While I’d never read anything by Trevor Cole, his animated and colourful reading from Hope Makes Love, a fictional novel about a baseball player’s divorce and attempts to redeem himself, prompted me to add his name to my “To Read” list. Terry O’Reilly is familiar for his informed presentations on CBC radio about the history and behind-the-scenes take on the advertising industry. Since my friend and I come from advertising and marketing backgrounds in business we both loved his stories about experiences in the trenches.

Unfortunately for BOOMERBROADcast readers, this event has already taken place but I’m writing about it to encourage you to pick up books by these authors. Or, if they’re ever signing books or speaking in your area, do not miss hearing and meeting them. These books would make excellent gifts for your fellow Baby Boomers and they’ll thank you for introducing them to these authors. Click on each book for a link to Amazon:

gildiner1gildiner2gildiner3

 

 

 

 

 

 

 

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Who’s the boss behind the wheel?

Serves him right!

Serves him right!

Is it the seductive lure of the word tail that induces men to drive six inches from the back bumper of the car ahead? What seems to be a purely male preoccupation with tailgating is a mystery to most women. As we sit in the passenger seat with our right foot on an imaginary brake pedal, we have absolutely no understanding of why men do it. Perhaps it has something to do with that Y chromosome thingie. Our gentle suggestion that he back off a bit is usually met with an instant hostile sideways glance and slightly increased pressure on the gas pedal. Then, there’s the other kind of tailgating which happens in the parking lot at football games. Also highly testosterone-charged and invented by men.

Another clever kind of tailgating - barbecuing over your gas tank in the parking lot at a football game.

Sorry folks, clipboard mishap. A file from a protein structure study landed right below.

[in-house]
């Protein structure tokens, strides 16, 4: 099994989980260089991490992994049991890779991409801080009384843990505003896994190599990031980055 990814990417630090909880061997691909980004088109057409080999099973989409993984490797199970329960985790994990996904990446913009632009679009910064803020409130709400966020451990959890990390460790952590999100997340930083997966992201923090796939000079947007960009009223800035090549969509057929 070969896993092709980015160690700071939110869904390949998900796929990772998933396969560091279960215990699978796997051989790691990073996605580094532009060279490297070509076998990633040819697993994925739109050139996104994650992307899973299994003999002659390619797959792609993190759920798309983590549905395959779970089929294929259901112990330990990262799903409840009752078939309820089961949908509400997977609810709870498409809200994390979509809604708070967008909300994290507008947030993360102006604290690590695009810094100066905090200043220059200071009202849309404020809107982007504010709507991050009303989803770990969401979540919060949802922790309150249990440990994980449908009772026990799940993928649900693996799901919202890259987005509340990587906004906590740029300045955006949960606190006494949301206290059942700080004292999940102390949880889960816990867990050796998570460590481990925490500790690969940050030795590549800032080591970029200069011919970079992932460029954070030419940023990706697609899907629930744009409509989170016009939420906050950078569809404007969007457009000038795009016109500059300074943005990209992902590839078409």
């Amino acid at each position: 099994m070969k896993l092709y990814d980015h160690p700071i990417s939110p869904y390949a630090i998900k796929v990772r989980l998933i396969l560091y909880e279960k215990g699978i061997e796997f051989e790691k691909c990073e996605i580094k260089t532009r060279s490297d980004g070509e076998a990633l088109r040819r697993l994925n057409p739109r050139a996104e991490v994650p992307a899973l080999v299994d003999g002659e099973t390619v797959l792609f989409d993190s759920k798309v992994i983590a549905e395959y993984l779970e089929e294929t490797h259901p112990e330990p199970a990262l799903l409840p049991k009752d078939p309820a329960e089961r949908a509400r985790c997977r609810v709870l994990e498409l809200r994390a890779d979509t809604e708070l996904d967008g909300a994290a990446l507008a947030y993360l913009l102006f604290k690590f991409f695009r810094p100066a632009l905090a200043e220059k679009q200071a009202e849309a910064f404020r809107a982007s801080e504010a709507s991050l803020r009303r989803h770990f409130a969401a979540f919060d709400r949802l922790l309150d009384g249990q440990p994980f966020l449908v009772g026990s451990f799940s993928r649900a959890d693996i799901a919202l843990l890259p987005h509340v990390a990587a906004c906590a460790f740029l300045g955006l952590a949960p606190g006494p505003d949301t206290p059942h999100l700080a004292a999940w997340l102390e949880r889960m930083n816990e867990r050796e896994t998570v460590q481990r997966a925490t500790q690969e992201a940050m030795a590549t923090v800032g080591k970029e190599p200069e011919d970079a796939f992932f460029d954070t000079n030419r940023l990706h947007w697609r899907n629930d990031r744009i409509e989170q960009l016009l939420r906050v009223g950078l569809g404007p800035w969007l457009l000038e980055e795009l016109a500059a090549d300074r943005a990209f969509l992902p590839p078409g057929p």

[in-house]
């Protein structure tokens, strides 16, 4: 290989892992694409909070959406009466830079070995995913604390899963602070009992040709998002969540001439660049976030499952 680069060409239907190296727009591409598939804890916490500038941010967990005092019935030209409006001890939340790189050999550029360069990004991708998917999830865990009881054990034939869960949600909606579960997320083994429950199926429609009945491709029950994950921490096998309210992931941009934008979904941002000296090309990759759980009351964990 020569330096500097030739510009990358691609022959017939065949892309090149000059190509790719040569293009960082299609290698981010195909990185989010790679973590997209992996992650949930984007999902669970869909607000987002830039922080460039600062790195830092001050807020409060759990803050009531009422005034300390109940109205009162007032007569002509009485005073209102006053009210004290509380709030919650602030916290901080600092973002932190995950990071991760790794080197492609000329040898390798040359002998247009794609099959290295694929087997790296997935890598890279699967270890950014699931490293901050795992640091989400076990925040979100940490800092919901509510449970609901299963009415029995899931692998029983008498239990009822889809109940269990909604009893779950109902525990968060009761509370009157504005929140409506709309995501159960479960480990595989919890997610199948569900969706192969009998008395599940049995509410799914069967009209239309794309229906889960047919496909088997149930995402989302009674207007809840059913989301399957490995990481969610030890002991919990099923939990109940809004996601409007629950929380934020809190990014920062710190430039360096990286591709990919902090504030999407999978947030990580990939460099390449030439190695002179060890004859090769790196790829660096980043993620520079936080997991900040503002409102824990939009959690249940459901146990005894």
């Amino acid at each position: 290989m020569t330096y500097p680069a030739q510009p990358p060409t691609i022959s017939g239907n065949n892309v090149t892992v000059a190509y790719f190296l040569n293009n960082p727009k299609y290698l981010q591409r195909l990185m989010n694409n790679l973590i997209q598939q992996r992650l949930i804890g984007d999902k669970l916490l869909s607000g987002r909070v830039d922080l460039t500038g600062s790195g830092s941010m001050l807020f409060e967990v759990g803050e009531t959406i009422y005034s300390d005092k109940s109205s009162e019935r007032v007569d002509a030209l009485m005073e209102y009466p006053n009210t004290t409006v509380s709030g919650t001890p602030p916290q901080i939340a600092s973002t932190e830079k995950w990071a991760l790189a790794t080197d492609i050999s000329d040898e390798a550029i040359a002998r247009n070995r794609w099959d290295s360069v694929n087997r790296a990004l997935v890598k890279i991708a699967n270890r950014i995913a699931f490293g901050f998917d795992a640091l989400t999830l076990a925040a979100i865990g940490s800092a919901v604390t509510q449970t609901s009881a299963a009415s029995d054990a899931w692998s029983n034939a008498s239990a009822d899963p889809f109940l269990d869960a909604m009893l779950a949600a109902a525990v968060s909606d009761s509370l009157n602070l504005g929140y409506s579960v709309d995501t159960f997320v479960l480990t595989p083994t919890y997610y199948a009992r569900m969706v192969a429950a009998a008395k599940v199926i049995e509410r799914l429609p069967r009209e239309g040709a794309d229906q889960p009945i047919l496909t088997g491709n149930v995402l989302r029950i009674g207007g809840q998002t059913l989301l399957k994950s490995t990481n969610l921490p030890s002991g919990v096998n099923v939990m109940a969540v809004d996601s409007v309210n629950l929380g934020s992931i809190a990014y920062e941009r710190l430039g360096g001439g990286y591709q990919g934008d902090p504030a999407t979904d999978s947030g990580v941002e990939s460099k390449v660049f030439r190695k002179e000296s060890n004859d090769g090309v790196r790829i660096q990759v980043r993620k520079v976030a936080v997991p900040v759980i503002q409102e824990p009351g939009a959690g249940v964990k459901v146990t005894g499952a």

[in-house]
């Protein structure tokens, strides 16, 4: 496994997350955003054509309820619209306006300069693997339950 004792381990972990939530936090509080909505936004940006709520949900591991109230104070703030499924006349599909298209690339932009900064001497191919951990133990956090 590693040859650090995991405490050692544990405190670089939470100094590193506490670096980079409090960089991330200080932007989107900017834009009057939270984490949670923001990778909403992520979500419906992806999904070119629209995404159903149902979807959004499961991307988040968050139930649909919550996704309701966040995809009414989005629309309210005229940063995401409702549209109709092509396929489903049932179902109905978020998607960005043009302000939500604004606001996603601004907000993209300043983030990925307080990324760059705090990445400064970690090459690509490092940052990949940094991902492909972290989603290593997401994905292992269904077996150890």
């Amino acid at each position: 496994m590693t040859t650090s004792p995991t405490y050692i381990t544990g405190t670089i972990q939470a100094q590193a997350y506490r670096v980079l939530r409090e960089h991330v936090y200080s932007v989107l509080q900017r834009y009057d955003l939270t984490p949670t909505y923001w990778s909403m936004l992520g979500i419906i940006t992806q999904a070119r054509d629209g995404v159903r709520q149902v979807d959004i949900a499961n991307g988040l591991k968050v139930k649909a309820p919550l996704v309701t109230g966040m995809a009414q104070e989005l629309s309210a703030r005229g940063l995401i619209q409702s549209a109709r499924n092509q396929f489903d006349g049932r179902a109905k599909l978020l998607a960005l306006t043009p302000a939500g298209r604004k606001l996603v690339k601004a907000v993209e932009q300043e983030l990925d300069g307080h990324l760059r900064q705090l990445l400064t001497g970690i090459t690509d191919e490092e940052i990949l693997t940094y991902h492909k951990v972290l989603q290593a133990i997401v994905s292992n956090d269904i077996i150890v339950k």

Another clever kind of tailgating – barbecuing over your gas tank in the parking lot at a football game.

Everyone knows that women are better drivers. Check with your insurance company to verify this fact. We rarely tailgate, squeal tires or stomp on the brakes at a red light. How many times as passengers have we nearly been pitched through the front windshield when some a**hole ahead of us is supposedly driving too slowly. And for the record, I never let my gas tank go below one-quarter full and risk running out of gas, which is particularly critical in winter when we might get stranded. Those Y chromosomers however, guarantee they’re still good for at least another twenty miles after the fuel tank indicator starts flashing yellow as it bounces on E .

No. I really don't need to see the engine. I assume there is one and it goes.

No. I really don’t need to see the engine. I assume there is one, and it goes.

The differences in the relationship between men and women and their vehicles are legendary. Men like lots of cubic litres and cylinders.  We like lots of cup holders. They like speed and lots of horsepower. We opt for comfort. One of the first questions a woman asks when buying a car is “what colours does it come in?” while men unilaterally prefer black—metallic black is the best. It goes faster. And women will never understand why a vehicle cannot be taken care of and driven for at least ten years. Where is the logic in trading vehicles every two or three years to replace it with another black one that looks almost identical to the one being traded? Oh—of course. The old one needed new tires and everyone knows they cost almost as much as a new vehicle.